- Fluorescent treponemal antibody-absorption test, VDRL or RPR
- Lyme titer
- Glucose tolerance test
- Antinuclear antibody test
- Rheumatoid Factor test
- MRI is indicated for the following:
- Patients younger than 45 years
- Associated pain or other neurologic abnormality
- History of cancer
- Bilateral sixth nerve palsy
- Patients younger than 55 years with no vasculopathic history
- In the event no marked improvement is seen or other nerves become involved
- An LP can be considered if MRI results are negative.
Differential diagnosis for abducens cranial nerve palsy includes Duane’s retraction syndrome (Types 1 and 3), congenital esotropia, thyroid eye disease, spasm of the near reflex, longstanding esotropia with medial rectus contracture, ocular neuromyotonia, and lateral rectus myositis. An abduction deficit can be produced by orbital disease, such as a blowout fracture with entrapment of the medial rectus muscle, or by neuromuscular disease such as ocular myasthenia gravis or Miller-Fisher syndrome. Clinical assessment for orbital, neuromuscular, and brainstem disease is the first step in evaluation for this condition, and after these are ruled out, an abducens nerve palsy can be diagnosed.
Treatment depends on etiology of the abducens nerve palsy. In general, underlying or systemic conditions are treated primarily. Most patients with a microvascular abducens nerve palsy are simply observed and usually recover within 3-6 months. Treatment for the diplopia associated with abducens nerve palsy can be managed with prisms, occlusion, botulinum toxin, or surgery. Occlusion using Bangerter filter or pirate patch can eliminate diplopia and confusion, prevent amblyopia or suppression in younger patients, and decrease the possibility of ipsilateral medial rectus contracture. Base-out Fresnel prisms can be used to help the patient maintain binocular single vision in the primary position, but are not usually useful due to the incomitance of the deviation. Botulinum toxin injections to the medial rectus of the affected eye is sometimes used to prevent secondary contraction of the medial rectus, or during transposition procedures to weaken the muscle not operated on. In general, surgical intervention is reserved for patients who have had stable orthoptic measurements for at least 3-6 months.
Strabismus surgery can be performed for persistent abducens nerve palsies that demonstrate stable measurements over 6 months period. Forced duction test is performed in the office or in operating room in order to assist with surgical planning. Often, a resection of the affected lateral rectus and recession of the ipsilateral medial rectus (recess/resect or “R and R” procedure) is performed. Alternatively, a resection of the affected lateral rectus with a recession of the contralateral medial rectus may be performed.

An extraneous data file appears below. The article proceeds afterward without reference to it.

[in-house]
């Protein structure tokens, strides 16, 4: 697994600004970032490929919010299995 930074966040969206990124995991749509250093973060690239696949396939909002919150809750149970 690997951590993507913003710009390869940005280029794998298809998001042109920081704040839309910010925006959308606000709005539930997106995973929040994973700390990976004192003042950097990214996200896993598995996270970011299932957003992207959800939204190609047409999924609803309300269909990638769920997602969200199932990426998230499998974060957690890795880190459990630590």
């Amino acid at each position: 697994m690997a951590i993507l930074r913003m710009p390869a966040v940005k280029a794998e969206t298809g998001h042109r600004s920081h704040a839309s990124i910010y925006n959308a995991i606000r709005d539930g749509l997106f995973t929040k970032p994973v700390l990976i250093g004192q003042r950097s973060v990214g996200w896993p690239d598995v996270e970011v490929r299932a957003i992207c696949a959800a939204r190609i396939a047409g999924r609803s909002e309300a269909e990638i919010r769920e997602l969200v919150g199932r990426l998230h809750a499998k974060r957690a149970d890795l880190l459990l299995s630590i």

Various forms of transposition surgeries can be considered. Jensen, Hummelsheim, Augmented Hummelsheim with resections +/- Foster modifications, Knapp's procedure are some of the examples. Botulism toxin can also be used as a temporizing treatment.
Surgical follow up
Patients must be managed closely postoperatively, and any residual diplopia can be managed with prisms.
The most likely complication following surgical correction of abducens nerve palsy is the risk of over- or under-correction, which can be managed postoperatively with prisms.
The prognosis for sixth nerve palsy depends on the underlying etiology. Rush and Younge reported a recovery rate of 49.6% in 419 nonselected sixth nerve palsy cases, and a higher rate of 71% in 419 patients with diabetes mellitus, hypertension, or atherosclerosis.
- American Academy of Ophthalmology. Neuro-ophthalmology/Orbit: Abducens nerve palsy Practicing Ophthalmologists Learning System, 2017 - 2019 San Francisco: American Academy of Ophthalmology, 2017.
- Bendszus M, Beck A, Koltzenburg M, et al. MRI in isolated sixth nerve palsies. Neuroradiology 2001;43(9):742-745.
- Murchison AP, Gilbert ME, Savino PJ. Neuroimaging and Acute Ocular Motor Mononeuropathies. Arch Ophthalmol. 2011;129(3):301-305.
- Thurtell MJ, Tomsak RJ, Daroff RB. What do I do now? Neuro-ophthalmology. Oxford, New York; 2011.
- Von Noorden GK. Binocular Vision and Ocular Motility: Theory and Management of Strabismus, Third ed.
- Rush JA, Younge BR. Paralysis of cranial nerves III, IV, and VI. Arch Ophthalmol 1981;99:76–79